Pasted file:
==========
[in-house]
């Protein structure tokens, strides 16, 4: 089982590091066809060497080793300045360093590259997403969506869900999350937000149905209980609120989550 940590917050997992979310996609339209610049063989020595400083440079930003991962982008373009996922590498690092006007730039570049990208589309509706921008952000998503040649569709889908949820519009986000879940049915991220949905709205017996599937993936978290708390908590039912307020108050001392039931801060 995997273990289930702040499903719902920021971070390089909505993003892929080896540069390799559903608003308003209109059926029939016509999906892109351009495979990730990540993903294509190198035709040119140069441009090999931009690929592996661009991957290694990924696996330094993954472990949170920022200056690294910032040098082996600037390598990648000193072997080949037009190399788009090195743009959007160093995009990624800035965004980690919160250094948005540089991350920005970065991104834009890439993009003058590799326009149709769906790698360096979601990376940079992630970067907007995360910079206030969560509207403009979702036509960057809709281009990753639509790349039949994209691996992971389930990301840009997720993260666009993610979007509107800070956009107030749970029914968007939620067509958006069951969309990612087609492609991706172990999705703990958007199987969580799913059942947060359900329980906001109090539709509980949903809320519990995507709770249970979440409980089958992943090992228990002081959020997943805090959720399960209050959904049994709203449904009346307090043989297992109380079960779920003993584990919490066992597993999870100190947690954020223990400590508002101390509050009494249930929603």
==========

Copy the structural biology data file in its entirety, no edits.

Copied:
[in-house]
């Protein structure tokens, strides 16, 4: 089982590091066809060497080793300045360093590259997403969506869900999350937000149905209980609120989550 940590917050997992979310996609339209610049063989020595400083440079930003991962982008373009996922590498690092006007730039570049990208589309509706921008952000998503040649569709889908949820519009986000879940049915991220949905709205017996599937993936978290708390908590039912307020108050001392039931801060 995997273990289930702040499903719902920021971070390089909505993003892929080896540069390799559903608003308003209109059926029939016509999906892109351009495979990730990540993903294509190198035709040119140069441009090999931009690929592996661009991957290694990924696996330094993954472990949170920022200056690294910032040098082996600037390598990648000193072997080949037009190399788009090195743009959007160093995009990624800035965004980690919160250094948005540089991350920005970065991104834009890439993009003058590799326009149709769906790698360096979601990376940079992630970067907007995360910079206030969560509207403009979702036509960057809709281009990753639509790349039949994209691996992971389930990301840009997720993260666009993610979007509107800070956009107030749970029914968007939620067509958006069951969309990612087609492609991706172990999705703990958007199987969580799913059942947060359900329980906001109090539709509980949903809320519990995507709770249970979440409980089958992943090992228990002081959020997943805090959720399960209050959904049994709203449904009346307090043989297992109380079960779920003993584990919490066992597993999870100190947690954020223990400590508002101390509050009494249930929603």